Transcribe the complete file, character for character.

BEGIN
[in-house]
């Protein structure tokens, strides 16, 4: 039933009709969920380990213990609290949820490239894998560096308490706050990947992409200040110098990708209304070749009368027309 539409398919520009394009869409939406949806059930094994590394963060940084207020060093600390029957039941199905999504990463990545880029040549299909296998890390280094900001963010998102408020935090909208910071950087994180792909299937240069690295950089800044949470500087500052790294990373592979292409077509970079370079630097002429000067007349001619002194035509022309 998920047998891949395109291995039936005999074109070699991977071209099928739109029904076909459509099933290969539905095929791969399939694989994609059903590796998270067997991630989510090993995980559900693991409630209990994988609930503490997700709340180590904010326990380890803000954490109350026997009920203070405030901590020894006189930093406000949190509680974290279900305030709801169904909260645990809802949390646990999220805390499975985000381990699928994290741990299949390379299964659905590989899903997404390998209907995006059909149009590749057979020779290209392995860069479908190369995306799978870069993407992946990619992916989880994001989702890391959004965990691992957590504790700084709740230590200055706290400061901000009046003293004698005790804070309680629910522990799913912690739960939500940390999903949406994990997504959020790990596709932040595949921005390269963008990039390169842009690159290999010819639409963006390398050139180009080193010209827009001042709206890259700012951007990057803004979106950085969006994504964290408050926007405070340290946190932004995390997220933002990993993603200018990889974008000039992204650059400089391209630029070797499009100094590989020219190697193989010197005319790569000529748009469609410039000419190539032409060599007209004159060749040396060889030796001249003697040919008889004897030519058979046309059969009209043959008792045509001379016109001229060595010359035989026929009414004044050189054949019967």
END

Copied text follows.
[in-house]
């Protein structure tokens, strides 16, 4: 039933009709969920380990213990609290949820490239894998560096308490706050990947992409200040110098990708209304070749009368027309 539409398919520009394009869409939406949806059930094994590394963060940084207020060093600390029957039941199905999504990463990545880029040549299909296998890390280094900001963010998102408020935090909208910071950087994180792909299937240069690295950089800044949470500087500052790294990373592979292409077509970079370079630097002429000067007349001619002194035509022309 998920047998891949395109291995039936005999074109070699991977071209099928739109029904076909459509099933290969539905095929791969399939694989994609059903590796998270067997991630989510090993995980559900693991409630209990994988609930503490997700709340180590904010326990380890803000954490109350026997009920203070405030901590020894006189930093406000949190509680974290279900305030709801169904909260645990809802949390646990999220805390499975985000381990699928994290741990299949390379299964659905590989899903997404390998209907995006059909149009590749057979020779290209392995860069479908190369995306799978870069993407992946990619992916989880994001989702890391959004965990691992957590504790700084709740230590200055706290400061901000009046003293004698005790804070309680629910522990799913912690739960939500940390999903949406994990997504959020790990596709932040595949921005390269963008990039390169842009690159290999010819639409963006390398050139180009080193010209827009001042709206890259700012951007990057803004979106950085969006994504964290408050926007405070340290946190932004995390997220933002990993993603200018990889974008000039992204650059400089391209630029070797499009100094590989020219190697193989010197005319790569000529748009469609410039000419190539032409060599007209004159060749040396060889030796001249003697040919008889004897030519058979046309059969009209043959008792045509001379016109001229060595010359035989026929009414004044050189054949019967």